Chapter 08 - Reporting and Interpreting Property, Plant, and Equipment; Natural Resources; and Intangibles
Reporting and Interpreting Property,
Plant, and Equipment; Natural
Resources; and Intangibles
ANSWERS TO QUESTIONS
Long-lived assets are noncurrent assets, which a business retains beyond one
year, not for sale, but for use in the course of normal operations. Long-lived assets
include land in use, plant and equipment, natural resources, and certain intangibles
such as a patent used in operating the business. Long-lived assets are acquired
because of the future use that is expected of them. Thus, they may be thought of
as a bundle of future services to be used over a period of time to earn revenue. As
those services are used, as in the case of a machine, the cost of the asset is
allocated as a periodic expense (i.e., matched with revenue).
The fixed asset turnover ratio =
[(Beginning net fixed asset balance + Ending net fixed asset balance)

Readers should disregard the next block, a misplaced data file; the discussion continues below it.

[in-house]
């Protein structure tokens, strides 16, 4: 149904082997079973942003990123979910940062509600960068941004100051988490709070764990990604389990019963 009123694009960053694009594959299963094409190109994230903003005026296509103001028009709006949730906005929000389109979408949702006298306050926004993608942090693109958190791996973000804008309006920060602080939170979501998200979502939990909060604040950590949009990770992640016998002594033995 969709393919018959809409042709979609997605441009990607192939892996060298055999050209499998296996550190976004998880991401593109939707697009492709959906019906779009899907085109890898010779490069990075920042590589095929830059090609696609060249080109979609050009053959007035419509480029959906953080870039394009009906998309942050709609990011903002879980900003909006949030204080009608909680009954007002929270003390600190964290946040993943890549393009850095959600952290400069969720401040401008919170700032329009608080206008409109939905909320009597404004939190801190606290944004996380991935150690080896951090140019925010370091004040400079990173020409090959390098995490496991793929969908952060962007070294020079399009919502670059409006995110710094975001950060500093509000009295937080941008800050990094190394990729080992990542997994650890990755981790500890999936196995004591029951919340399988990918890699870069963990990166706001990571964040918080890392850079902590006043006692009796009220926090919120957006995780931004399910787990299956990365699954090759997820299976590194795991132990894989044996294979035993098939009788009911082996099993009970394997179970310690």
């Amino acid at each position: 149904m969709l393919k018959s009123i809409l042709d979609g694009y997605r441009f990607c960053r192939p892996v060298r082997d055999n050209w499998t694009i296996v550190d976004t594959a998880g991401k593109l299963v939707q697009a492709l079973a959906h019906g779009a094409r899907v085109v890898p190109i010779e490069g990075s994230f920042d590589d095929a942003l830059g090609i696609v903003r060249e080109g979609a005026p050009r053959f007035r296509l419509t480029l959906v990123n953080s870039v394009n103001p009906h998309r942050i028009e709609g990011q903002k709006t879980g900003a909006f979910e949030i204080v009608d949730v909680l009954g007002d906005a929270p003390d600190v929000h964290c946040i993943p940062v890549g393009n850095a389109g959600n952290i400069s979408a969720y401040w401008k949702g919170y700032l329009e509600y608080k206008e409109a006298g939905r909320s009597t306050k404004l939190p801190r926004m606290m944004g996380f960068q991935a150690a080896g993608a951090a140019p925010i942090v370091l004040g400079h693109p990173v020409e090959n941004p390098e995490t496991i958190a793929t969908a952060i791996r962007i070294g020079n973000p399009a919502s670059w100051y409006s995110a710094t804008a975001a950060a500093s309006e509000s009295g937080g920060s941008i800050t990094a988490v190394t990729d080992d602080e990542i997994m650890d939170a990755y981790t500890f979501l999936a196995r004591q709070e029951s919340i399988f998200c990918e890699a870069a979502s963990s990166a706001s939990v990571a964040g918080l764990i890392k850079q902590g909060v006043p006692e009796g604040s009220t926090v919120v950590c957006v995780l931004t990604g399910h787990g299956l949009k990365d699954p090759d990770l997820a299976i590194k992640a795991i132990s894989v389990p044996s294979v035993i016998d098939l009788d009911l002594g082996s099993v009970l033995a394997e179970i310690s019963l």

This ratio measures how efficiently a company utilizes its investment in property,
plant, and equipment over time.
The ratio can also be compared to the ratio for the
Long-lived assets are classified as follows:
Tangible long-lived assets—assets that are tangible (i.e., have physical
substance) and long-lived (i.e., beyond one year); they are acquired for use in
the operation of a business and are not intended for resale. They are
comprised of three different kinds of assets:
Land—not subject to depreciation.
Plant and equipment—subject to depreciation.
Natural resources—mines, gravel pits, and timber tracts. Natural
resources are subject to depletion.
Intangible long-lived assets—assets held by the business because of the
special valuable rights that they confer; they have no physical substance.
technology, and goodwill. Intangible assets with definite lives are subject to